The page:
Here’s the meaning behind Caltrans’ road markers
A sinewy stretch of mountain highway in Nevada County has become the site this summer of a $28 million tug-of-war between the state and local residents.
The crux: How far should the state go in altering a scenic byway to make it safer?
Caltrans wants to straighten and widen a 2-mile section of Highway 174, the two-lane, thin-shouldered connector between Grass Valley and Colfax. That includes leveling some hills, changing the angle of the road in some places, adding an 8-foot-wide shoulder and adding as much as a dozen more feet of open space to serve as a recovery area for drivers who drift beyond the shoulder.
Caltrans launched the project a few years ago, officials say, after residents contacted the state saying they took their lives in their hands just leaving their driveways.
“We saw that there was a problem and we saw we could do something,” Caltrans spokeswoman Liza Whitmore said.
State officials say that a slightly longer segment of the road in that area – from the Rollins Reservoir or Bear River area to Grass Valley – has averaged 41 crashes a year over the past dozen or so years, nearly half of them causing injury or death.
The state has set a construction date in 2019 and a finish date of 2020.
But local residents and some county leaders say the plan looks like overkill to them. The group, which has launched a Save Highway 174 campaign, says the state is pushing the plan on them without adequate discussion of alternatives.
The state will have to cut down numerous trees, they complain, and notably will require several dozen property owners to sell portions of their land.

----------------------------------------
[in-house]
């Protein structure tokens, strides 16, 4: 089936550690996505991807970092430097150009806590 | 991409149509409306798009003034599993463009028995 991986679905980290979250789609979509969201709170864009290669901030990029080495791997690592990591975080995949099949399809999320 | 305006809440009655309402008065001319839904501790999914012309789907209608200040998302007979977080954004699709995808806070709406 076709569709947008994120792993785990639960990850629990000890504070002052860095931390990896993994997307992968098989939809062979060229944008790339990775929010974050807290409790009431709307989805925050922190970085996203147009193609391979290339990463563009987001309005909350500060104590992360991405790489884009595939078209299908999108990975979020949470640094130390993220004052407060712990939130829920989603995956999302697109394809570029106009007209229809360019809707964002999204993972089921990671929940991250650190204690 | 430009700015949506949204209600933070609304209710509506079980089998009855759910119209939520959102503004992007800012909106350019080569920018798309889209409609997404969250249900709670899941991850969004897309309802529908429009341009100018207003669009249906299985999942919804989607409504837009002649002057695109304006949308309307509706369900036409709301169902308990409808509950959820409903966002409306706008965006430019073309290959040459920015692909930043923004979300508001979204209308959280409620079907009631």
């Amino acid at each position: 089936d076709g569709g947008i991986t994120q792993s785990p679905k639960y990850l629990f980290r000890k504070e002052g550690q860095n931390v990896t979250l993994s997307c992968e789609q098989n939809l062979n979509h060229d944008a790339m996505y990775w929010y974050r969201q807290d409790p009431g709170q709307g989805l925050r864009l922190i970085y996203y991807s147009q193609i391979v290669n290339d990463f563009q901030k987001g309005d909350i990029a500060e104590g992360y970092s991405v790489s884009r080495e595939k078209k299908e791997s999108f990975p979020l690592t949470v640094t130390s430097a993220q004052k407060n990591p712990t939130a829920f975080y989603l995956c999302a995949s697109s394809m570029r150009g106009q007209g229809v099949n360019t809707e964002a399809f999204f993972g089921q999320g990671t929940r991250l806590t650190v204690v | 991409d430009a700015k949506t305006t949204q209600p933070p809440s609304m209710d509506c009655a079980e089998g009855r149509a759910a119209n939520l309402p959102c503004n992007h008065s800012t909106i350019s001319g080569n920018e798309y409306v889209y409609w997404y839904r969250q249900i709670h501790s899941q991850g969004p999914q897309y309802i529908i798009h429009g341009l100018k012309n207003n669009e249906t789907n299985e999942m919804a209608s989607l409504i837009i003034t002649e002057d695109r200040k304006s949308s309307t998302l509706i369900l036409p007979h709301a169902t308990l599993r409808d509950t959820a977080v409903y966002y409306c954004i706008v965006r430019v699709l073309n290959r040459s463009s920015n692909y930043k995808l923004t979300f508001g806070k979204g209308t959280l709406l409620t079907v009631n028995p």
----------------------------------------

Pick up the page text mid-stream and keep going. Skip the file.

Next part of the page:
Some even say they fear a wider, straighter road could encourage more speeding and more crashes.
Hank Weston, chairman of the Nevada County Board of Supervisors, sent the state a letter this summer asking Caltrans to rethink the project, and to listen more to local concerns.
Caltrans officials acknowledge the project will require buying land from 40 or more residents, but they say the added space is needed to eliminate tight blind curves near driveways and crossroads. They are willing to negotiate with property owners over exactly how wide of a roadside buffer they should have at given locations.
The highway speed limit will stay 45 miles per hour, Caltrans’ Whitmore said.
Ann Barghouty of Grass Valley is among those who support Caltrans’ plans. Her son was killed when his car went off the road there and hit a tree seven years ago.
“They don’t understand,” she said of opponents. “The road is tilted, it’s wobbly. You don’t have a chance to get back control. It’s like being on a roller coaster.”
Area Assemblyman Brian Dahle held a conference call last week between Caltrans representatives and Nevada County Supervisor Heidi Hall. The two sides agreed that Caltrans will come to an upcoming Nevada County board meeting, probably in October, for a more thorough discussion.
Hall said she agrees with Caltrans that the highway should be made safer. But she said she and others feel Caltrans has not yet fully engaged with residents, even though it has held community meetings, nor has it responded to their requests for alternative proposals.
“They want to tweak the design and we want them to rethink the design,” she said.